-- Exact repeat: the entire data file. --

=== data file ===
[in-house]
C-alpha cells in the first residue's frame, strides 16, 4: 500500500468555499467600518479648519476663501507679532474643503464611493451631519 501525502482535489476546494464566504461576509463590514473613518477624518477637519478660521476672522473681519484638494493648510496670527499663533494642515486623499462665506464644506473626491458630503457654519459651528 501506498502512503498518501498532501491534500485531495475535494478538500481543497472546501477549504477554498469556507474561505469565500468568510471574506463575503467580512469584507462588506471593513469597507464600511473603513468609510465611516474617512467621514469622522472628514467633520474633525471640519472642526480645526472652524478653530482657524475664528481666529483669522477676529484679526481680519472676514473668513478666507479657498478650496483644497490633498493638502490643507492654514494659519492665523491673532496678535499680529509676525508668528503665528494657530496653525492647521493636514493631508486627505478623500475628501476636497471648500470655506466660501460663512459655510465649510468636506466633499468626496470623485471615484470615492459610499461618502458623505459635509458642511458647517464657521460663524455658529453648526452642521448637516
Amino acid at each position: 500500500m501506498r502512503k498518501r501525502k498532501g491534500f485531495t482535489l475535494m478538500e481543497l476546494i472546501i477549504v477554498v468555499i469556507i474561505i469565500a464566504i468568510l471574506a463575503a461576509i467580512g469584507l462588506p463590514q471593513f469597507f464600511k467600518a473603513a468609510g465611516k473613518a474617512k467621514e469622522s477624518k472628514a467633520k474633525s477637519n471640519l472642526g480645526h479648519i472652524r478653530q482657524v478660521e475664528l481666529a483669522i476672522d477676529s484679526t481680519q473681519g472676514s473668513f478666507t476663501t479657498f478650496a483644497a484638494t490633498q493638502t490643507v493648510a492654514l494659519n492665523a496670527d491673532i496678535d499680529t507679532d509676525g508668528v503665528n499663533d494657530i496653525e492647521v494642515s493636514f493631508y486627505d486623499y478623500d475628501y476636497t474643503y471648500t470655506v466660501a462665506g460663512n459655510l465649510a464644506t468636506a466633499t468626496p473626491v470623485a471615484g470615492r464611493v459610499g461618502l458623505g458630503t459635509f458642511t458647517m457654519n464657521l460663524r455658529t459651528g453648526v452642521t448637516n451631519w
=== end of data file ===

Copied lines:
[in-house]
C-alpha cells in the first residue's frame, strides 16, 4: 500500500468555499467600518479648519476663501507679532474643503464611493451631519 501525502482535489476546494464566504461576509463590514473613518477624518477637519478660521476672522473681519484638494493648510496670527499663533494642515486623499462665506464644506473626491458630503457654519459651528 501506498502512503498518501498532501491534500485531495475535494478538500481543497472546501477549504477554498469556507474561505469565500468568510471574506463575503467580512469584507462588506471593513469597507464600511473603513468609510465611516474617512467621514469622522472628514467633520474633525471640519472642526480645526472652524478653530482657524475664528481666529483669522477676529484679526481680519472676514473668513478666507479657498478650496483644497490633498493638502490643507492654514494659519492665523491673532496678535499680529509676525508668528503665528494657530496653525492647521493636514493631508486627505478623500475628501476636497471648500470655506466660501460663512459655510465649510468636506466633499468626496470623485471615484470615492459610499461618502458623505459635509458642511458647517464657521460663524455658529453648526452642521448637516
Amino acid at each position: 500500500m501506498r502512503k498518501r501525502k498532501g491534500f485531495t482535489l475535494m478538500e481543497l476546494i472546501i477549504v477554498v468555499i469556507i474561505i469565500a464566504i468568510l471574506a463575503a461576509i467580512g469584507l462588506p463590514q471593513f469597507f464600511k467600518a473603513a468609510g465611516k473613518a474617512k467621514e469622522s477624518k472628514a467633520k474633525s477637519n471640519l472642526g480645526h479648519i472652524r478653530q482657524v478660521e475664528l481666529a483669522i476672522d477676529s484679526t481680519q473681519g472676514s473668513f478666507t476663501t479657498f478650496a483644497a484638494t490633498q493638502t490643507v493648510a492654514l494659519n492665523a496670527d491673532i496678535d499680529t507679532d509676525g508668528v503665528n499663533d494657530i496653525e492647521v494642515s493636514f493631508y486627505d486623499y478623500d475628501y476636497t474643503y471648500t470655506v466660501a462665506g460663512n459655510l465649510a464644506t468636506a466633499t468626496p473626491v470623485a471615484g470615492r464611493v459610499g461618502l458623505g458630503t459635509f458642511t458647517m457654519n464657521l460663524r455658529t459651528g453648526v452642521t448637516n451631519w